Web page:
Auto and I were chatting the other day and it reminded me I’ve been sitting on this blog post a very long time.  By now most of you know that I’m a weirdo who doesn’t like to wear shoes for training (or competing) if at all possible. 

Obviously I am an odd duck and shoes are not just a fashionable accessory, they help protect your feet from sharp objects on the ground, keep your feet warm and are required apparel in many social situations.  Some might also consider shod feet to be cleaner feet but given the stinky bacteria-growing environment shoes provide I’d say the trade-off between honest dirt and festering damp sweaty shoe interiors is an even trade off.  But smelly feet aside, here are the 5 problems with wearing shoes:

1) Shoes squish your feet together.  Your toes were meant to spread wide to create a broad stable base.  Instead we see deformed feet with big toes squished into the other toes and bunions forming.  In China they used to bind the feet of young women deforming them.  Look at your bunched up toes and developing bunion and realize that your feet are being forced through a similar, albeit slower, deformation process to your detriment.

2) Shoes lift up your toes.  This unnatural posture shortens some muscles and lengthens others holding them in an unnatural position for hours at a time effectively deforming your foot.  And because your foot shape and design evolved to efficiently interact with the ground, the shoe’s reshaping (deforming) of your foot has impaired your foot’s ability to correctly interact with the ground.

3) Shoes Weaken your muscles.  Shoes are designed to make walking easier.  And they do.  To your detriment.  They prevent muscles in the foot from having to work as hard and thereby rob you of the opportunity to strengthen those muscles.  As the foot is your foundation, weak muscles in the foot destabilize the entire organism.  Weak feet result in poor posture and poor force production.  Your skeleto-muscular systems form a chain, bad foot contact results in poor ankle function, poor knee function, poor hip function, poor spine function, poor shoulder function, poor neck function.  When standing upright you are connected to the earth through your feet, if you have a weak connection, everything else will be negatively affected.  How can you hope to move well if your foundation is weak?

4) Shoes decrease proprioceptive awareness.  Our central nervous system connects to the world through our senses and connects to the tangible world specifically through our hands and our feet.  Have you ever tried operating all day with thick gloves on?  Pretty clumsy going.  Well, that’s what we do to our feet when we go about shod all day.  We rob our feet of critical sensory feedback from our environment.  That also puts us at higher risk of tripping and falling.  Your body operates very much on a use it or lose it basis.  So if the muscles or sensory nerves of the feet are not being fully utilized they begin to lose their sensitivity.   Try walking barefoot on gravel if you haven’t for a while.  At first it hurts.  Not because the gravel is damaging your feet but because you are experiencing sensory overload.  Your feet are no longer used to so much sensory feedback.  Walk unshod for a few days and that pain disappears, you’ll be able to walk over gravel without any discomfort.  You were meant to sense and interact with the world through your feet.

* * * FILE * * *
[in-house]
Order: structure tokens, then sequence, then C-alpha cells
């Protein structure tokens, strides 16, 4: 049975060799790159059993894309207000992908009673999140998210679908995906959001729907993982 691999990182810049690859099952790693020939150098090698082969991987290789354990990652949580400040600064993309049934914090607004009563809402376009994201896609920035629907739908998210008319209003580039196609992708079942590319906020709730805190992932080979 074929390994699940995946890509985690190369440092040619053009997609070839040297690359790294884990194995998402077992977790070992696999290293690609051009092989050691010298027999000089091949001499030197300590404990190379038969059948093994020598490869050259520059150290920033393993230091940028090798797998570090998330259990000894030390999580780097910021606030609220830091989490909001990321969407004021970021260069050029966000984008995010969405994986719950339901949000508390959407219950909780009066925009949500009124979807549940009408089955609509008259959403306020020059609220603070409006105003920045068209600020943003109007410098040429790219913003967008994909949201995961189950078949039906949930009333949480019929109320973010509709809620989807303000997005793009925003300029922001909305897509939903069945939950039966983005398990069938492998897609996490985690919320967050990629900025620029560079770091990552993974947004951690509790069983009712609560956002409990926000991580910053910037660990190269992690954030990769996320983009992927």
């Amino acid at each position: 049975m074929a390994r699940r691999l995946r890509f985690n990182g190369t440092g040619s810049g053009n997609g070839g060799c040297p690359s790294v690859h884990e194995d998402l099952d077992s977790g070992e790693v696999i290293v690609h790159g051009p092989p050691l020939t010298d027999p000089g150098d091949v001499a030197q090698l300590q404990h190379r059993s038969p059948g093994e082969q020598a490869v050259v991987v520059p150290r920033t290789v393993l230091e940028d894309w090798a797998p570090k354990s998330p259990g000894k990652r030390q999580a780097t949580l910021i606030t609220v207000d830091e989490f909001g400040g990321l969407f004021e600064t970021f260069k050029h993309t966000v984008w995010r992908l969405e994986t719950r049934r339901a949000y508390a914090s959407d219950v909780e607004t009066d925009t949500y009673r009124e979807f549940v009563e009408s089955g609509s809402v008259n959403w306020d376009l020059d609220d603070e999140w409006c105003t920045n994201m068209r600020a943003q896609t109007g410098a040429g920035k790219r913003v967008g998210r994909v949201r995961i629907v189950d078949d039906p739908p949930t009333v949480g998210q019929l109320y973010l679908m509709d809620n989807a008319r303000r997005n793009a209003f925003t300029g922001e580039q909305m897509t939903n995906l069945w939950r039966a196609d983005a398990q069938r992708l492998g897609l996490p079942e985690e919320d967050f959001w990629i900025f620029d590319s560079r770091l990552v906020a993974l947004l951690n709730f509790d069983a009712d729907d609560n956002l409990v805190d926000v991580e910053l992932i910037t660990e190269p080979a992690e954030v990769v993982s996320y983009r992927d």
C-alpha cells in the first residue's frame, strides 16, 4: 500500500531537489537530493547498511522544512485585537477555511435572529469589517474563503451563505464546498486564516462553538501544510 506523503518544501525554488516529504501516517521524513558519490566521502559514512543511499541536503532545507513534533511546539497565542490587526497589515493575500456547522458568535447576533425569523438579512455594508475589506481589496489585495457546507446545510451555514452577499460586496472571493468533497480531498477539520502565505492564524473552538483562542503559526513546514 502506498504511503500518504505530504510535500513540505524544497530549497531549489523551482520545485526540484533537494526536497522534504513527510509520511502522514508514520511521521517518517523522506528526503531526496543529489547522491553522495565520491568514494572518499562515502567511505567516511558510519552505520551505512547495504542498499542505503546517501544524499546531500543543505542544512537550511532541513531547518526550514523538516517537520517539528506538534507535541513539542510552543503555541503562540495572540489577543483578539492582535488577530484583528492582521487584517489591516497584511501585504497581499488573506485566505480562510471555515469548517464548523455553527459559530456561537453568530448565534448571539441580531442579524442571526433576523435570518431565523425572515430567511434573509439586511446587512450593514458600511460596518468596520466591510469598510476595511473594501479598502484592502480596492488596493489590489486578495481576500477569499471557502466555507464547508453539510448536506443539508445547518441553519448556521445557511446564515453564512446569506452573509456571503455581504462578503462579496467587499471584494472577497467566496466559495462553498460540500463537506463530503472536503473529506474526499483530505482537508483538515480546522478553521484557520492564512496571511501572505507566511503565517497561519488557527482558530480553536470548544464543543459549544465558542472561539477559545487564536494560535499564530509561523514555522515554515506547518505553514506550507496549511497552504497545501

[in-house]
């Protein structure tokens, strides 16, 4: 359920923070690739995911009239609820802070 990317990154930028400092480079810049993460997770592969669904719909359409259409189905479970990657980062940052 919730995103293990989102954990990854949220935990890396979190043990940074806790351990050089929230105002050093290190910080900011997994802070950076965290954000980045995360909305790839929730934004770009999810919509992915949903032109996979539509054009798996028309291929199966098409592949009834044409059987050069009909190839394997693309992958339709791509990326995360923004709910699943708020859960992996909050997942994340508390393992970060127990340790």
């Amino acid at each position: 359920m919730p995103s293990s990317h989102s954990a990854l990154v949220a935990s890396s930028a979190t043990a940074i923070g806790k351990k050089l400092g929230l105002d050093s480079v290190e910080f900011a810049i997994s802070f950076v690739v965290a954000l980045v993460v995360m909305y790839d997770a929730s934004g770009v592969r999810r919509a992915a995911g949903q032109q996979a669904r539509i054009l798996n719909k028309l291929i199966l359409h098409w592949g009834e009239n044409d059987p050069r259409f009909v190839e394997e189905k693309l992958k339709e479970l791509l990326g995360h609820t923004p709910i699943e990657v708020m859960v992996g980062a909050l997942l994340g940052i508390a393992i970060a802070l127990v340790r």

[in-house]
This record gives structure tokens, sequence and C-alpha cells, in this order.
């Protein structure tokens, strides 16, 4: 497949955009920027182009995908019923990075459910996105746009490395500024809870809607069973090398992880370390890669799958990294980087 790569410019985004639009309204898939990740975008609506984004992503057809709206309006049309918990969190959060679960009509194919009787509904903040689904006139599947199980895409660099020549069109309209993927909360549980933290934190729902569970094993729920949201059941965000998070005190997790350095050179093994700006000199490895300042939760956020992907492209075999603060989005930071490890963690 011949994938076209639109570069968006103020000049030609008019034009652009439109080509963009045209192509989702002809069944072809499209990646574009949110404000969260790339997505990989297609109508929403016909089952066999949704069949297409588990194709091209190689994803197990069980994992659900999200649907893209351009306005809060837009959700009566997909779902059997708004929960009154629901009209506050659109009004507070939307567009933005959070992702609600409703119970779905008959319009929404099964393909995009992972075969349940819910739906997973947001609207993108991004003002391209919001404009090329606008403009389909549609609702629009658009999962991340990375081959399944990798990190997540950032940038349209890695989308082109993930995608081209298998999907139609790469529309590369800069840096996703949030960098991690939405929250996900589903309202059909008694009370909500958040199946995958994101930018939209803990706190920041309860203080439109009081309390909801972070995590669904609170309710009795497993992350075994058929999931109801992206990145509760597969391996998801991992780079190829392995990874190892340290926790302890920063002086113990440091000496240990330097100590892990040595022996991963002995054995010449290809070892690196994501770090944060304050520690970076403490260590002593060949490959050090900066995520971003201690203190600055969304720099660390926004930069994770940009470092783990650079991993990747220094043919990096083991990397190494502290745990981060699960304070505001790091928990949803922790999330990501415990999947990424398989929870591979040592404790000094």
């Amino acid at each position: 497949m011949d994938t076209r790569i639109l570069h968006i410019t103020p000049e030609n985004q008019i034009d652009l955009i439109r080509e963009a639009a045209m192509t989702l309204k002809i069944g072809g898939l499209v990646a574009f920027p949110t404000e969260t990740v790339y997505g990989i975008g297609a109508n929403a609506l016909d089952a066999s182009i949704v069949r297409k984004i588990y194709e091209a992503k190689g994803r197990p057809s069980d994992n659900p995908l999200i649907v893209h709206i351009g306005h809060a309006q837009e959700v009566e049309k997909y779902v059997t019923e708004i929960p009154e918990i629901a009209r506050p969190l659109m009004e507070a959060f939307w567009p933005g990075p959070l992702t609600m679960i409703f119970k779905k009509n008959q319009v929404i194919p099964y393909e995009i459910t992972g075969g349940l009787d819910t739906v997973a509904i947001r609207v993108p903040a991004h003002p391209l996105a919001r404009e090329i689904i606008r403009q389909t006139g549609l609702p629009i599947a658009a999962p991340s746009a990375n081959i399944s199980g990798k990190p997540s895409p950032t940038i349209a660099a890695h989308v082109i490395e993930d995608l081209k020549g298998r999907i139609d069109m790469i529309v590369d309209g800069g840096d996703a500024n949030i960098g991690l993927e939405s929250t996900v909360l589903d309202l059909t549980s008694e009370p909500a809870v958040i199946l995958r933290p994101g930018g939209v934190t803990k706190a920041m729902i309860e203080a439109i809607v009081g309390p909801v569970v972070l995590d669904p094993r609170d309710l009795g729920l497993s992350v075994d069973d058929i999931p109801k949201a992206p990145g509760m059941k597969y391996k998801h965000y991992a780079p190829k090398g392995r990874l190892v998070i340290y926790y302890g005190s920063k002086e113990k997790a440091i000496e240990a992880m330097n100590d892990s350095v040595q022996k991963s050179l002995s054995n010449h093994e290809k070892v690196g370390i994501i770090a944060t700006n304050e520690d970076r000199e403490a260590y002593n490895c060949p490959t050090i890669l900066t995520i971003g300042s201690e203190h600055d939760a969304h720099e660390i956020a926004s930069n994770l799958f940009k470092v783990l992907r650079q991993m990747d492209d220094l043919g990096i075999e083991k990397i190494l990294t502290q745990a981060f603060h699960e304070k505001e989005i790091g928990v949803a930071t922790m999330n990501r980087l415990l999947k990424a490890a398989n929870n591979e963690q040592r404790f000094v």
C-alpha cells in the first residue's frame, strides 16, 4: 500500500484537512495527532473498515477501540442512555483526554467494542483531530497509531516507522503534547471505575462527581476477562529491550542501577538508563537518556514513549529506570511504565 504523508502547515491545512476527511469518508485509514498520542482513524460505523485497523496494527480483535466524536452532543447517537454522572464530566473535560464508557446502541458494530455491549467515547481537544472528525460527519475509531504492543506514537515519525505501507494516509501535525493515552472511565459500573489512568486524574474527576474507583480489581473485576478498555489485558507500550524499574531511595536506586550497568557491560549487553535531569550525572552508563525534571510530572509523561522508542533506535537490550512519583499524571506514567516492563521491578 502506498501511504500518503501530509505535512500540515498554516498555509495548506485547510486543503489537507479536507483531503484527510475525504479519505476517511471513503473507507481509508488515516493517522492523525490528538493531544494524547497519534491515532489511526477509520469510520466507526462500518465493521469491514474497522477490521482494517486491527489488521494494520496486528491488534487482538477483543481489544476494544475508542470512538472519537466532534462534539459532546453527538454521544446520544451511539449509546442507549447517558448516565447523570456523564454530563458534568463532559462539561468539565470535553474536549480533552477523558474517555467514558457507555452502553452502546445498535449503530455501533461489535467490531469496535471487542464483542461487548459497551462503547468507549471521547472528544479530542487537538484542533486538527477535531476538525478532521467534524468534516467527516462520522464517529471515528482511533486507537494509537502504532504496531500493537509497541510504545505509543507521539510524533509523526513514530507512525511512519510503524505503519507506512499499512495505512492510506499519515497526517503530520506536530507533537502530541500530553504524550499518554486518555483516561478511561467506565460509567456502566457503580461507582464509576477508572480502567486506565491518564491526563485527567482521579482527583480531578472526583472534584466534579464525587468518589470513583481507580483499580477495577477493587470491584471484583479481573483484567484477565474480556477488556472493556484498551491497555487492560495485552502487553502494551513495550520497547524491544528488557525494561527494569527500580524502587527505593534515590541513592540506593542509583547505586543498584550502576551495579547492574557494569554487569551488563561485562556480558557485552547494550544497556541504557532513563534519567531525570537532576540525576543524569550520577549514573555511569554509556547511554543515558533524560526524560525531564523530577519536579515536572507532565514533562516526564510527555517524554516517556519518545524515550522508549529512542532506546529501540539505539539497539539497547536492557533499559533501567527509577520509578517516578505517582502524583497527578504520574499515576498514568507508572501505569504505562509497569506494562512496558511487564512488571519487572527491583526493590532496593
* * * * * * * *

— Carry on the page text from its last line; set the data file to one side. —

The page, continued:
5) Shoes destabilize you.  Shoes lift you up, raising your centre of gravity making it easier to lose your balance.  Many are also built on soft, squishy soles that allow your weight to shift unnaturally rather than providing a solid stable base.  It’s like standing on a  mattress all day.  Do you tweak your back often?  Turn your ankle?  The way most shoes are designed puts you at risk for all sorts of micro movement errors that result from instability.

In previous posts I’ve linked to research articles on this subject to prevent it sounding like just another untethered rant from your crazy, tin foil hat wearing uncle but honestly, there is so much research on this subject now, you can’t swing a defunct cat meme around without hitting half a dozen articles on the problems shoes create.  If you are skeptical, don’t take my word for it, go out and research it yourself. 

But of course shoes are necessary on occasion.  I wear them for running, for rope climbing, for going into public spaces that require shoes and for not freezing my feet off standing in the gym all winter.  So when I must wear shoes I look for flat sole shoes with no lift and no cushion that are wide in the toes allowing my feet to spread naturally.  Though obscenely priced, the best shoes for my money are still made by Vivo Barefoot in the UK.  I’ve worn Vivo’s since 2010 and while I have preferred some of their styles over others, every pair of Vivo’s I’ve owned was better than any other shoe I have ever worn.  They make shoes for every occasion from amphibious shoes, to dress shoes to hiking boots.  One of my goals is to one day have a pair of Vivo’s for every activity I am required to engage in.  Given their price tag that may take me a while but in the meantime I am very happy with the pair I wear at the gym for the winter.

Friday Make Up Day

1) CrossFit Open 15.3
AMRAP 14 Minutes:
7 Ring Muscle-ups
50 Wall balls
100 Double-unders

2) Shoulder Press 1-1-1-1-1
Push Press 3-3-3-3-3
Push Jerk 5-5-5-5-5

3) Randy
75 Snatch @75/45#

4) Ab Attack
400m DB Farmer’s Carry @30/50#
50 Hollow Rocks
400m DB Farmer’s Carry @30/50#
50 GHD Sit Ups
400m DB Farmer’s Carry @30/50#
50 T2B
400m DB Farmer’s Carry @30/50#
50 Abmat Sit Ups